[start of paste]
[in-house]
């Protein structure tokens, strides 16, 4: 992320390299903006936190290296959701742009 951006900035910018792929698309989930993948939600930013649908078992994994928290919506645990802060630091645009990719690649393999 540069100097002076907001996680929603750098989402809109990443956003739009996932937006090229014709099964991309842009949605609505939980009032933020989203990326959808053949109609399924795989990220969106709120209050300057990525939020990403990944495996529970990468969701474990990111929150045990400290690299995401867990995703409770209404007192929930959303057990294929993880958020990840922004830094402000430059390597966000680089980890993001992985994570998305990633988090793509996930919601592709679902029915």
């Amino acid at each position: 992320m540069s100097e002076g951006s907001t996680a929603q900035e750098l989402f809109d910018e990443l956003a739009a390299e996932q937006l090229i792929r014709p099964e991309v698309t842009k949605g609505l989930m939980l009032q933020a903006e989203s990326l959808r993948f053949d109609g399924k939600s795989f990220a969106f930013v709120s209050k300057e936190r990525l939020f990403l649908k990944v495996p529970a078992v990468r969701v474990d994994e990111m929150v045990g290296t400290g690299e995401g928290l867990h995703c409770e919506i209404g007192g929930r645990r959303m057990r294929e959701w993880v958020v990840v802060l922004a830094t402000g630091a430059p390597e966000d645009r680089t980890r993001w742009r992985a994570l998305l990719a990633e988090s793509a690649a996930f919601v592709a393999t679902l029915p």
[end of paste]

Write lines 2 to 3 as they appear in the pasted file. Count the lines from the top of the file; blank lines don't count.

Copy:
């Protein structure tokens, strides 16, 4: 992320390299903006936190290296959701742009 951006900035910018792929698309989930993948939600930013649908078992994994928290919506645990802060630091645009990719690649393999 540069100097002076907001996680929603750098989402809109990443956003739009996932937006090229014709099964991309842009949605609505939980009032933020989203990326959808053949109609399924795989990220969106709120209050300057990525939020990403990944495996529970990468969701474990990111929150045990400290690299995401867990995703409770209404007192929930959303057990294929993880958020990840922004830094402000430059390597966000680089980890993001992985994570998305990633988090793509996930919601592709679902029915």
């Amino acid at each position: 992320m540069s100097e002076g951006s907001t996680a929603q900035e750098l989402f809109d910018e990443l956003a739009a390299e996932q937006l090229i792929r014709p099964e991309v698309t842009k949605g609505l989930m939980l009032q933020a903006e989203s990326l959808r993948f053949d109609g399924k939600s795989f990220a969106f930013v709120s209050k300057e936190r990525l939020f990403l649908k990944v495996p529970a078992v990468r969701v474990d994994e990111m929150v045990g290296t400290g690299e995401g928290l867990h995703c409770e919506i209404g007192g929930r645990r959303m057990r294929e959701w993880v958020v990840v802060l922004a830094t402000g630091a430059p390597e966000d645009r680089t980890r993001w742009r992985a994570l998305l990719a990633e988090s793509a690649a996930f919601v592709a393999t679902l029915p």